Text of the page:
For me however the talent and creativity Alberto Seveso in making something as simple as ink in water look so captivating. Each photo, in his latest series, captures duos of vibrant pigments, entwining in the most breathtaking and sensual way. It is this aspect of the work that I feel will take influence most upon my own, regardless of the similarity of techniques and methods. Although Seveso’s images are dramatic and impressive, the overall aesthetics aren’t right for my own work. The images are high in texture and detail giving the images an almost sculptural aesthetic,  however I envisage my own works to be far simpler with the focus within my ink images drawn away from texture and details, however with more emphasis upon shape and colour.

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This series of the dispersion of ink in water when shown in exhibition were printed in massive scales. The impact of which must have been genuinely dominating. Although many of his works are indeed poorly lit, out of focus; some even contain scratches and blemishes I still find them completely intriguing. On the other hand, he has a keen compositional eye, often making visual patterns out of everyday objects that most people would overlook. Tillmans provides few signposts in aid to reading his images, and establishing links between them and unlike the great photographers and artists, he has no individual, recognizable style. Tillmans for me is an experimenter, a dabbler, and a trait I am coming to see within myself. Considering this I feel we should consider Tillmans less a photographer as such, yet more an artist working through the medium of photography, which may help explain his disregard for conventional photographic norms. His work is not so much based on content or the photograph as a referent, as the way in which a motif is depicted. He experiments with the possibilities of representing the world through the photographic image. For me  the images themselves are beautiful and one of the original inspirations into my experimentations with ink.

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(artdaily.org)

With no horizon line to anchor the picture or the viewer, they have no ‘up’ or ‘down’ creating a strange sensation of disorientation and abstraction. Stieglitz said “I have a vision of life and I try to find equivalent for it sometimes in the form of photographs” he later said “equivalent of my most profound life experience drawing on the symbolist notion of synthesis the possibility of suggesting one thing by meaning of another”.

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He made his series of Equivalents as a response to a critic who believed that he had some kind of hypnotic power over his subjects, and claimed therein lay his photographic talents. Affronted, he set about to prove unequivocally that he could take good pictures of other things, things that couldn’t be hypnotized by his lens. He turned his camera upwards and looked to the sky, to the clouds.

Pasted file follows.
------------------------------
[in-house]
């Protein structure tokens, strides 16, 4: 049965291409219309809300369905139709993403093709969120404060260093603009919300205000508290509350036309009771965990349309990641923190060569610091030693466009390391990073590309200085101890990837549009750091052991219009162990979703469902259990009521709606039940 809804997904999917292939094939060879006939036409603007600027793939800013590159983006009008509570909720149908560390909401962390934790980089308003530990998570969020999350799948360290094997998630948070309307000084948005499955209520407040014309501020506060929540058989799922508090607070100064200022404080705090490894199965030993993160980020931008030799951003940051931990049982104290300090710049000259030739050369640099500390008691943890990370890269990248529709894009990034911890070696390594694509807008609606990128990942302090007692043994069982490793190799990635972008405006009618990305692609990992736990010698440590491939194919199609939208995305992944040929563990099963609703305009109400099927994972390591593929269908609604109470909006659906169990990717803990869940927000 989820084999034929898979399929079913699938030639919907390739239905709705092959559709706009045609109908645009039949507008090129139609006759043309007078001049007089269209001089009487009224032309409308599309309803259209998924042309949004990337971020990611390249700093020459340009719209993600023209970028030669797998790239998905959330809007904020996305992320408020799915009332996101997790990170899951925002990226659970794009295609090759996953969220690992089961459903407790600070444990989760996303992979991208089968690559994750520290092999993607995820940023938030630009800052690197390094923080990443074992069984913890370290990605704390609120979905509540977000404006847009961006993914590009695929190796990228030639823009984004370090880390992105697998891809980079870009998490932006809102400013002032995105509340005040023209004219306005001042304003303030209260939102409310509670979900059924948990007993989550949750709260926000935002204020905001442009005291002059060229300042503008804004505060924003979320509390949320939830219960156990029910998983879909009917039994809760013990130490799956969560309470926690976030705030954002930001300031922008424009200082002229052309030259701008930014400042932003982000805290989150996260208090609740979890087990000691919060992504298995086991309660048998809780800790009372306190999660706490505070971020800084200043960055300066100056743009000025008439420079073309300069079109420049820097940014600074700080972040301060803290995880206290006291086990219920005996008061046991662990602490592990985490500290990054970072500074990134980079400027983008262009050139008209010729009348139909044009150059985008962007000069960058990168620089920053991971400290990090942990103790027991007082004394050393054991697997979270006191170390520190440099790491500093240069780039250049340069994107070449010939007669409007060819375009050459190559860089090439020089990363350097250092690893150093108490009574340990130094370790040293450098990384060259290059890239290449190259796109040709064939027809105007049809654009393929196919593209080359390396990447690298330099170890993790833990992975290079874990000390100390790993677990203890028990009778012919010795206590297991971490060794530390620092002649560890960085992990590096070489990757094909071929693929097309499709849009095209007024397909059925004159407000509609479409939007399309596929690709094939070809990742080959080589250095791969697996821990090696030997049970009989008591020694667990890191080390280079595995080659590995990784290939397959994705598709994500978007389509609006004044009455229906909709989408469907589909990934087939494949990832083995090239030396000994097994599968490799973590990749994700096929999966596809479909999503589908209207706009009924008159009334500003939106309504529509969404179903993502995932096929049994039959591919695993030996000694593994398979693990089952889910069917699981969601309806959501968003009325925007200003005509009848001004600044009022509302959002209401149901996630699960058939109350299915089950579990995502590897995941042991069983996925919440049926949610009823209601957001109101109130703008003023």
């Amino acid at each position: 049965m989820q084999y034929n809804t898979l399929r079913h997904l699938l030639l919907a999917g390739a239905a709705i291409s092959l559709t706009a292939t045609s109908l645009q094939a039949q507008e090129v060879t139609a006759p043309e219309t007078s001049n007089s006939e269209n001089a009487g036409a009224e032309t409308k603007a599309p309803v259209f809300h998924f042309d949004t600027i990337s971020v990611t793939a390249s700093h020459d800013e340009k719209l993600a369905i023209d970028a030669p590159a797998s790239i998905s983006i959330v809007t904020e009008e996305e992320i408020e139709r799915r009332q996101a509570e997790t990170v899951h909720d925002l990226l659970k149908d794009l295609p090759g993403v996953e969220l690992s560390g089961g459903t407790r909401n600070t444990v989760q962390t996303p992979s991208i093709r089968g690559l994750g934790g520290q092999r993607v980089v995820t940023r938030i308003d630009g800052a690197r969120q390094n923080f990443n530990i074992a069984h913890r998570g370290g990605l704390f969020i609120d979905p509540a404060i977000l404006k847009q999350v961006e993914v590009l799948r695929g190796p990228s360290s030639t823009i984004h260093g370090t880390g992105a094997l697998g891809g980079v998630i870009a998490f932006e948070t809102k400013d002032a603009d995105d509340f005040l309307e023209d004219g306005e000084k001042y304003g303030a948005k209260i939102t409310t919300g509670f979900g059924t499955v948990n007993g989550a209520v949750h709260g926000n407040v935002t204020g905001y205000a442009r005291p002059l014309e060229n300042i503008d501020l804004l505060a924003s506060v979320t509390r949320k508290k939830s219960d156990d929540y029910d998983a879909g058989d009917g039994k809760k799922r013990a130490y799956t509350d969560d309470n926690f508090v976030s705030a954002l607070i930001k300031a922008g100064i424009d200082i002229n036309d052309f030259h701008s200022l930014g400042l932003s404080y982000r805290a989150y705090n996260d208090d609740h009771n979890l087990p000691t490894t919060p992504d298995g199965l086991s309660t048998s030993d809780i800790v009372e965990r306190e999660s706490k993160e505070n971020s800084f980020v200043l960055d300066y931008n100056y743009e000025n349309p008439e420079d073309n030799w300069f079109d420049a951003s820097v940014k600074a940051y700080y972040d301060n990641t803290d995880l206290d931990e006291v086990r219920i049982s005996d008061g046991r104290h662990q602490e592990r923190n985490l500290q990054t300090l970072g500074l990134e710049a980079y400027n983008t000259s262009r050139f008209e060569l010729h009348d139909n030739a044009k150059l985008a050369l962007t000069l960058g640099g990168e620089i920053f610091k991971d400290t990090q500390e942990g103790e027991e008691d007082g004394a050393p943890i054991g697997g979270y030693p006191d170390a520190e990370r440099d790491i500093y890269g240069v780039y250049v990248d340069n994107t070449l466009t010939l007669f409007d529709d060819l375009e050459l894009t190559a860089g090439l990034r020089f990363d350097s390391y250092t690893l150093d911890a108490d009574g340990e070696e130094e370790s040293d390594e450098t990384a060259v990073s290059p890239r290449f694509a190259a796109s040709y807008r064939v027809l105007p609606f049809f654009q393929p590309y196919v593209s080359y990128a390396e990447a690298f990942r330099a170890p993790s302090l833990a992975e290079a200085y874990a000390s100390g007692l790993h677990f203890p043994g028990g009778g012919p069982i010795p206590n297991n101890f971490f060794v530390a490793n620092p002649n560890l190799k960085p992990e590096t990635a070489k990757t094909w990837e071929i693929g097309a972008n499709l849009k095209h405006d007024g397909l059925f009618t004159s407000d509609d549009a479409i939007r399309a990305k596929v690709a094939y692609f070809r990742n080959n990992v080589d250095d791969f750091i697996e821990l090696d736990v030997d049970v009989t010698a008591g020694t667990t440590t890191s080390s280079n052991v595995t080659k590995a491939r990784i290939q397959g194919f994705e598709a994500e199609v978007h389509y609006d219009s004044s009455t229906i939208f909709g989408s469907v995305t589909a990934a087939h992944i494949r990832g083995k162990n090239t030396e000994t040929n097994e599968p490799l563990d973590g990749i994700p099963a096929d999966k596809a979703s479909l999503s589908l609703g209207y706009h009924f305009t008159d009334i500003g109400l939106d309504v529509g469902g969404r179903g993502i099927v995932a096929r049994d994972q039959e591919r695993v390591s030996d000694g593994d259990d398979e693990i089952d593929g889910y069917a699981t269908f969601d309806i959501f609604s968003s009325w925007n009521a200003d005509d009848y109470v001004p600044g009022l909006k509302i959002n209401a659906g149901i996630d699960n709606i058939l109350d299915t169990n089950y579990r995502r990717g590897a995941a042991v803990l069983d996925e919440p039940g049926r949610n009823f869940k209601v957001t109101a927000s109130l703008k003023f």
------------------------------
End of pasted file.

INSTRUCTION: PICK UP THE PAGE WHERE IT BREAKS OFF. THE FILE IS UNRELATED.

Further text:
Stieglitz wrote that “I have a vision of life and I try to find equivalents for it.” In good times and bad, he photographed clouds to express his emotional states. He felt that his cloud photographs had the power to transport viewers into the same emotional state he was in when he made the photograph. This is definitely an influence upon my work as I stated in my proposal the desire to communicate the emotional ideals and evolvement with the concept, similarly to Stieglitz.

The patterns of the clouds provide a feeling of passive relaxation and serenity, even though there is a great amount of contrast in shades from light to dark. In his “Equivalent” from 1930, the clouds give the viewer the impression of relaxing flames that are rising from the bottom left corner and are reaching toward the right. They tend to balance the photograph, in that since the cloud formations are angled; there isn’t a portion of the picture that seems too heavy. The photograph, in fact, seems balanced because this creates movement within it. This also frames the photograph on the right, although there are no actual objects there. The movement is what gives the illusion of a frame on the right. The clouds in the photograph are also in sharp focus, as the viewer can see every detail in the sky.

Although Stieglitz has used a differing source of natural forming shapes the main principal behind the desired visual outcome is incredibly similar. It was this work of Stieglitz that drove me to my experimentation with other sources of natural forming shapes, in which I will be shooting smoke under studio conditions.

Ansell Adams once said regarding the equivalents series:

“One can hear great music in the environment of nature with almost religious devotion”